• Use local anesthesia only during repair

If an assisted birth becomes necessary, I'd rather -
  • Have forceps
  • Have vacuum extraction
  • Have it be at the practitioner's discretion

Delivering the baby -
  • My partner would like to catch the baby
  • I would like to help catch the baby
  • My partner would like to suction the baby

If a cesarean becomes necessary -
  • I would like to be conscious
  • I would like my partner to be with me at all times
  • I would like the screen lowered so I can see the baby coming out
  • I would like to be able to touch the baby; Please leave my hands free
  • Please explain the surgery to me as it happens
  • I want _____ to cut the cord
  • I want to begin breastfeeding immediately (or as soon as possible)

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There are just as many (if not more, depending on the person) details to consider after delivery as there are during labor and birth. These are some of the things you may want to mention in your birth plan concerning post partum care:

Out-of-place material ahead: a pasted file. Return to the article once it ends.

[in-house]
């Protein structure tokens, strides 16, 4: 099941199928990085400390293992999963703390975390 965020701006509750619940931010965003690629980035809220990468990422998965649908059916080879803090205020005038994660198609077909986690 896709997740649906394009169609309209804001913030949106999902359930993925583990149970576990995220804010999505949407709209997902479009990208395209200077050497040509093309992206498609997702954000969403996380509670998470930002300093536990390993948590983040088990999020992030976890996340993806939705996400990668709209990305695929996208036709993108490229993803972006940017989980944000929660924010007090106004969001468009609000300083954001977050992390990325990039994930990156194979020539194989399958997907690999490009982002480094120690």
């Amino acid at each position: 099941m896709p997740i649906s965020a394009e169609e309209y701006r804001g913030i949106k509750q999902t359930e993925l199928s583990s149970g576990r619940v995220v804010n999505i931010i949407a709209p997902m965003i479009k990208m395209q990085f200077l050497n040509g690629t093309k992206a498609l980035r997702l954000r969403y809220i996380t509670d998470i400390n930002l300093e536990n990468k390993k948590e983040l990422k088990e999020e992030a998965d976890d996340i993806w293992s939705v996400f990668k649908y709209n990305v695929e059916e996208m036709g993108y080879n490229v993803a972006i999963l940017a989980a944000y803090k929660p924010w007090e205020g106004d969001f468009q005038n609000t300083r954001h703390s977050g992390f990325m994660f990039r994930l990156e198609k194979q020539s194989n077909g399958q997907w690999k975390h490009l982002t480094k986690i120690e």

The umbilical cord -
  • My partner would like to cut the umbilical cord
  • Wait until the umbilical cord stops pulsating before clamping/cutting
  • I have made arrangements for donation of the cord blood
  • I have made arrangements to privately bank the cord blood

The placenta -
  • I would like to deliver the placenta spontaneously and unassisted
  • I would like to see the placenta after it is delivered
  • I do/do not want pitocin to be administered after delivery

I would like to hold my baby -